The police also linked the murder of Addax Petroleum staff to Okon and his group, Daybam Confraternity, adding that they had been investigating the case since 2006 when the man was murdered.
The Commissioner of Police in the state, Mr. Murtala Mani, said on Tuesday that Okon had confessed to the 2006 murder of Addax employee, who died in their custody after he was kidnapped by the group.
According to him, Okon revealed that he is a big boy and head of the confraternity. He stated that the police, who acted on intelligence report, conducted a search on Okon’s premises and discovered two human skulls including three locally-made firearms.
Mani, who said this through the Police Public Relations Officer in the state, Cordelia Nwawe, said the suspect admitted before the police that the two skulls in his possession were that of a man and a woman, who died in their custody.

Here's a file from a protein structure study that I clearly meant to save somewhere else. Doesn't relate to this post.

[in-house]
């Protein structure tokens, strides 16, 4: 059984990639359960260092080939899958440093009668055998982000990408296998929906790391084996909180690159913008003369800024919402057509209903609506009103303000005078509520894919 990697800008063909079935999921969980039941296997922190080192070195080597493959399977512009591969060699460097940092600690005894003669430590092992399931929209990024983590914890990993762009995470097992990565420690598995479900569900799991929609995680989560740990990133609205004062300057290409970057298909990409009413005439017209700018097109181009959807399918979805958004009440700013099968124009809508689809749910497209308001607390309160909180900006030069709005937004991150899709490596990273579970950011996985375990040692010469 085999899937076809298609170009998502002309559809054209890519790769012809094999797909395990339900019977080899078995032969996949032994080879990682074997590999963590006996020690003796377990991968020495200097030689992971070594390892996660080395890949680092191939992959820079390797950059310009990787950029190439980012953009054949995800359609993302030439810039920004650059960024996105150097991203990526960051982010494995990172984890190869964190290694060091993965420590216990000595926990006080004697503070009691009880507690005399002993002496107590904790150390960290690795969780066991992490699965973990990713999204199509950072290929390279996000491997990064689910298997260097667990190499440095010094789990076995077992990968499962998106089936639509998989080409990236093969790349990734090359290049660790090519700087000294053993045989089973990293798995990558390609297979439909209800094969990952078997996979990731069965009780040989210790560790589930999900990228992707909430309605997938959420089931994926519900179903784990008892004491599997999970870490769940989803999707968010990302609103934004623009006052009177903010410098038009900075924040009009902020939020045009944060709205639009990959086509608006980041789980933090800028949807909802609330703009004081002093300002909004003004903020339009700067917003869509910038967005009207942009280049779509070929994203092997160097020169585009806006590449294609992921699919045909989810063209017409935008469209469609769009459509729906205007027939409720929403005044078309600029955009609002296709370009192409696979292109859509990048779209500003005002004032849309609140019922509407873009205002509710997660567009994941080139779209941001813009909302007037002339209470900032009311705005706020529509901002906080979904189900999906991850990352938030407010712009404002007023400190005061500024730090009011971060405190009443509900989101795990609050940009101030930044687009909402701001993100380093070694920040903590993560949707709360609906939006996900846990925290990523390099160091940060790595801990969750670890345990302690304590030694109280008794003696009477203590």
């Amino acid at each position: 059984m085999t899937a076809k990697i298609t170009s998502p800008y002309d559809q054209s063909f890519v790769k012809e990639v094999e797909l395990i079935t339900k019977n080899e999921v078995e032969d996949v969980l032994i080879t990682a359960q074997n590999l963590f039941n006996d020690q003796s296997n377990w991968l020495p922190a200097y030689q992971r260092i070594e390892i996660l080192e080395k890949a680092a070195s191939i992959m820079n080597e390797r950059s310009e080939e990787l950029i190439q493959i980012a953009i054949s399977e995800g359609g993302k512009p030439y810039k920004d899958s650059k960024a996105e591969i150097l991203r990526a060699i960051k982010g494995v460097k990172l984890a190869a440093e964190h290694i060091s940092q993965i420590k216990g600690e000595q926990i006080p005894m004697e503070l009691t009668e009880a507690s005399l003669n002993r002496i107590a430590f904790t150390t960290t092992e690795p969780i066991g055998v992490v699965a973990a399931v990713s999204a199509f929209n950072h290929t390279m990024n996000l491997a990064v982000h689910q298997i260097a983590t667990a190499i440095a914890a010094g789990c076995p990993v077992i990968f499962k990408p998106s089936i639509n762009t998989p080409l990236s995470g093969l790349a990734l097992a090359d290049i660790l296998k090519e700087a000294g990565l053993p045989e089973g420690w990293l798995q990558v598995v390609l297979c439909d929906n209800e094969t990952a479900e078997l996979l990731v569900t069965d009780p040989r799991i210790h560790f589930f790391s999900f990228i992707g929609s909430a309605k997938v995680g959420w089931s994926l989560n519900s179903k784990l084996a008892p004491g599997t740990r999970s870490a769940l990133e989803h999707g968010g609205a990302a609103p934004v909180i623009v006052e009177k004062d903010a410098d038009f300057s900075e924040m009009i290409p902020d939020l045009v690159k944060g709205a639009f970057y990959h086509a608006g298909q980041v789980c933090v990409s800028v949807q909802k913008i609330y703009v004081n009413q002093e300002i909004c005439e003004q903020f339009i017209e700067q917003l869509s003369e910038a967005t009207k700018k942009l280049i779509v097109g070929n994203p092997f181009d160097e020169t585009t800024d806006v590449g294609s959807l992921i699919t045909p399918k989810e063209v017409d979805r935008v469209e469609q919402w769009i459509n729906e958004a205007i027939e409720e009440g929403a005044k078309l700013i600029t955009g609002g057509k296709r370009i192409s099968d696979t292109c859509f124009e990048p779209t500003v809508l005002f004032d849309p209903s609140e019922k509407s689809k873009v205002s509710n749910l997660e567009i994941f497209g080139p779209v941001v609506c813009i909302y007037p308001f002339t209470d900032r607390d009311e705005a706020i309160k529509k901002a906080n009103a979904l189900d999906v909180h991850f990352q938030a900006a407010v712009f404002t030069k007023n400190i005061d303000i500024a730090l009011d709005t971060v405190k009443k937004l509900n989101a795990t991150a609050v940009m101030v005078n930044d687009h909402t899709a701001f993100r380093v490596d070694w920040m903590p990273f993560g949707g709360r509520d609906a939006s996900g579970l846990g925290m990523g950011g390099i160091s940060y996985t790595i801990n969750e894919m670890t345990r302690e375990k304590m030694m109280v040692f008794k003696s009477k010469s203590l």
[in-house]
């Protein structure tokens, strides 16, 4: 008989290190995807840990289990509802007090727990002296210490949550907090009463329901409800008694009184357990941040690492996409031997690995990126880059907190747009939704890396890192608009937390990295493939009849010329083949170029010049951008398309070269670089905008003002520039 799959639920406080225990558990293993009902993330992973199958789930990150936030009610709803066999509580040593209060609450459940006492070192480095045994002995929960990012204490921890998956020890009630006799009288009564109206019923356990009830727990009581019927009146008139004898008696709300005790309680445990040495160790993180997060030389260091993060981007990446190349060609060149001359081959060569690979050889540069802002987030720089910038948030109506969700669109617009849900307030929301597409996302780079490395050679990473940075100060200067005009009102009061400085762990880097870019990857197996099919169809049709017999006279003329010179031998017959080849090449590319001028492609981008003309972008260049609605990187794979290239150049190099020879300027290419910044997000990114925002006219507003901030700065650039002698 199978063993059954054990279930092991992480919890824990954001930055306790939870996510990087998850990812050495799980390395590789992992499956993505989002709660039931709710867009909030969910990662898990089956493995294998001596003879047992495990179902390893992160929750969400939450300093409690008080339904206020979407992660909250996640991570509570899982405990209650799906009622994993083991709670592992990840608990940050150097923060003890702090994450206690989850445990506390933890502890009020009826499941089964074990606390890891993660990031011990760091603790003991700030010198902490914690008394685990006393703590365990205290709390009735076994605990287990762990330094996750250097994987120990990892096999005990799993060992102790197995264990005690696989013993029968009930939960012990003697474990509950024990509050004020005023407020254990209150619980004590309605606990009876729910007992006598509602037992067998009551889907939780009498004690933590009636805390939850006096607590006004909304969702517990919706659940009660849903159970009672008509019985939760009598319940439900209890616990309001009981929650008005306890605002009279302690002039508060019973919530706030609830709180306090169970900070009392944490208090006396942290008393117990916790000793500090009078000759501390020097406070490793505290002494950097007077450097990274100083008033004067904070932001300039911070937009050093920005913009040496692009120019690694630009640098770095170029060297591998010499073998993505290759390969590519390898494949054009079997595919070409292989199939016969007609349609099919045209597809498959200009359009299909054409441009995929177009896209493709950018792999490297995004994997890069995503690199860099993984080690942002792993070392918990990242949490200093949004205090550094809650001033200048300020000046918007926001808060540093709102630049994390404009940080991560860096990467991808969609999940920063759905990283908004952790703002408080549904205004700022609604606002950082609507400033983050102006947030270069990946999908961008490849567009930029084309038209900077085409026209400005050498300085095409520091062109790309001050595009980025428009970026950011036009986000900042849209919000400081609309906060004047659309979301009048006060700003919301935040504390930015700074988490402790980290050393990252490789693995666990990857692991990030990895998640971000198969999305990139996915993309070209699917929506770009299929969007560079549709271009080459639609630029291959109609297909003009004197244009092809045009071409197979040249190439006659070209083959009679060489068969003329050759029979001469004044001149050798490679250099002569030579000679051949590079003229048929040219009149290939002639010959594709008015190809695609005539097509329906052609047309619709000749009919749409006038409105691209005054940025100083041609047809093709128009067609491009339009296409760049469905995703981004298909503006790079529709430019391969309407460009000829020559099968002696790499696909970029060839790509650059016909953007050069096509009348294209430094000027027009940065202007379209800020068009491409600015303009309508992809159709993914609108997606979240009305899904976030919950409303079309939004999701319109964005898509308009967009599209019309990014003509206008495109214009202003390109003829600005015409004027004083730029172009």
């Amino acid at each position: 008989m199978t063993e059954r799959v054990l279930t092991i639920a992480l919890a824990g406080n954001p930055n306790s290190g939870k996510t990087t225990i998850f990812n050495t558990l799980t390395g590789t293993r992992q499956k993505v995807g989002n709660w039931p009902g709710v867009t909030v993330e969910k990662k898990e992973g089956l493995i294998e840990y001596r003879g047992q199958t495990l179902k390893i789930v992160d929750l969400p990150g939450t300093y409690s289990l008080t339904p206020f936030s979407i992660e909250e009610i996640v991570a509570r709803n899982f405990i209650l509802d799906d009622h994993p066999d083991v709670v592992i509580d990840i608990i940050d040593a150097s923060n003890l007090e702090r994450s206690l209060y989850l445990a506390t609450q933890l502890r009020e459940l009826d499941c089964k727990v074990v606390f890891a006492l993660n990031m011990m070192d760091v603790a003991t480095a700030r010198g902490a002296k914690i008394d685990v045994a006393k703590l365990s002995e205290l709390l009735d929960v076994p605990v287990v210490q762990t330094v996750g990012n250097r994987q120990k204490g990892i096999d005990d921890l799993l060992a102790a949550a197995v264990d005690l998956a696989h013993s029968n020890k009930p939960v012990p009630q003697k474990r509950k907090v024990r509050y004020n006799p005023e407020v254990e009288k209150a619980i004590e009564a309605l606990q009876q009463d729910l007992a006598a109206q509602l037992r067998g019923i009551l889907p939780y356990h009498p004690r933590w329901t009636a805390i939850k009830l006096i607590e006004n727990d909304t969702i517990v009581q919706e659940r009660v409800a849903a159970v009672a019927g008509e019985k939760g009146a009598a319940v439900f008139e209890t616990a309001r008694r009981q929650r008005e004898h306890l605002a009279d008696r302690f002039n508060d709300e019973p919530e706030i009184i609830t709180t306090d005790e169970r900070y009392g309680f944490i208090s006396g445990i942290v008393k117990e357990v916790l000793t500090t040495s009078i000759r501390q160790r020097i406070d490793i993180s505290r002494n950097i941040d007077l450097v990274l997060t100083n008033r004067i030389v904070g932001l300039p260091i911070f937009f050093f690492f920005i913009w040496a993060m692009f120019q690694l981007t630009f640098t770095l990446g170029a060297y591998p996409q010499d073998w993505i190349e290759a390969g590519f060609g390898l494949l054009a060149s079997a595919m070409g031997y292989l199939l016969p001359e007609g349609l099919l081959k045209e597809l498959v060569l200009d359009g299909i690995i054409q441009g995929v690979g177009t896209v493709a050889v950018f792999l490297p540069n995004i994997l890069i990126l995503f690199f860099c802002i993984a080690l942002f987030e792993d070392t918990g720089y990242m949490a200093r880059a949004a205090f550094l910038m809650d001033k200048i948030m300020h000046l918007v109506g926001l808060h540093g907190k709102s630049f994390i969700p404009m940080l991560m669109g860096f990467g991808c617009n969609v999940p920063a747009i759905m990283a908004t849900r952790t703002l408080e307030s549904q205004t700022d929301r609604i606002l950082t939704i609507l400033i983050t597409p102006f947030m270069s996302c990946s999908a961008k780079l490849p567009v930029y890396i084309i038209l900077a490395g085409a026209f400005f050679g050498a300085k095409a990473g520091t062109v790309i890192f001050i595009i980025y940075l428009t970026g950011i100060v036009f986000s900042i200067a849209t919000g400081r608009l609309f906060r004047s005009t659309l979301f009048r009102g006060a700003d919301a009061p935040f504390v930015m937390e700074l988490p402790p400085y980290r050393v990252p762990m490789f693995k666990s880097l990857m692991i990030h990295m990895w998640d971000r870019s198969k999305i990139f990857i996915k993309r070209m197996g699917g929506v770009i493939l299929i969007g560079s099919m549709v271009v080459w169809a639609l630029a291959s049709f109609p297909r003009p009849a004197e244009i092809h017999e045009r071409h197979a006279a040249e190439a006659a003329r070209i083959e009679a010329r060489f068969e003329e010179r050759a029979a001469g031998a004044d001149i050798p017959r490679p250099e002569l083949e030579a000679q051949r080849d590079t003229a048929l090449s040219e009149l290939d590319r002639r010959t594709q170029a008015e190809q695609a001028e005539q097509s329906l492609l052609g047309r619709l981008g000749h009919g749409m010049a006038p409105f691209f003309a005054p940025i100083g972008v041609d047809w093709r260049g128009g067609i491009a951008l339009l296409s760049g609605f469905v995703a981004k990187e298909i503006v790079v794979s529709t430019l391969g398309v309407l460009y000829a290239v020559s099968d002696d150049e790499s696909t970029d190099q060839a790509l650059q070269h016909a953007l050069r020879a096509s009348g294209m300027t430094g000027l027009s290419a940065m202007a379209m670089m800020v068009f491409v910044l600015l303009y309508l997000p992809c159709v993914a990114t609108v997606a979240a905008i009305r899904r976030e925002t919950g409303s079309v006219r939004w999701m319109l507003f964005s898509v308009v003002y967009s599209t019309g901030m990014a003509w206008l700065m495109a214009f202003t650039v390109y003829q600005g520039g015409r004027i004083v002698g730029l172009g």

The commissioner stated that Okon had swindled people of large sums of money, adding that it was the investigation in the acts that led to the discovery of other incriminating acts.
“The police have since 2006 been investigating a case of a man who died from Addax Petroleum field in Effiat, Mbo LGA. We had been looking for the young men who actually kidnapped that man, fortunately for us we have been able to find a particular man whose name is Godwin Okon from Effiat.
“During interrogation, the suspect confessed to being the head of Daybam Confraternity in Akwa Ibom State and further confessed to the kidnapping of Addax staff in 2006 that died in their custody, after collecting the sum of N2m from the company.
“During a search in his house, two human skulls were recovered, one of which he confessed killing the victim one Esther Effiong ‘f’ at Urueoffong Uruko LGA. Also recovered were three locally-made pistols,” he said.
He said that the group headquarters was in Oron, but they operated from Effiat, a riverine community in Mbo LGA.
“As for the Addax staff, we were not the ones that caused his death; it was the community thing. We were here in Uyo to hold a meeting with the company, where the DSS said we were too few to take major decisions that would affect the entire community.
“And when we got back home, we learnt that the man had died of thirst. His corpse was taken away by the director of the DSS and the Eastern Naval Command from Calabar.”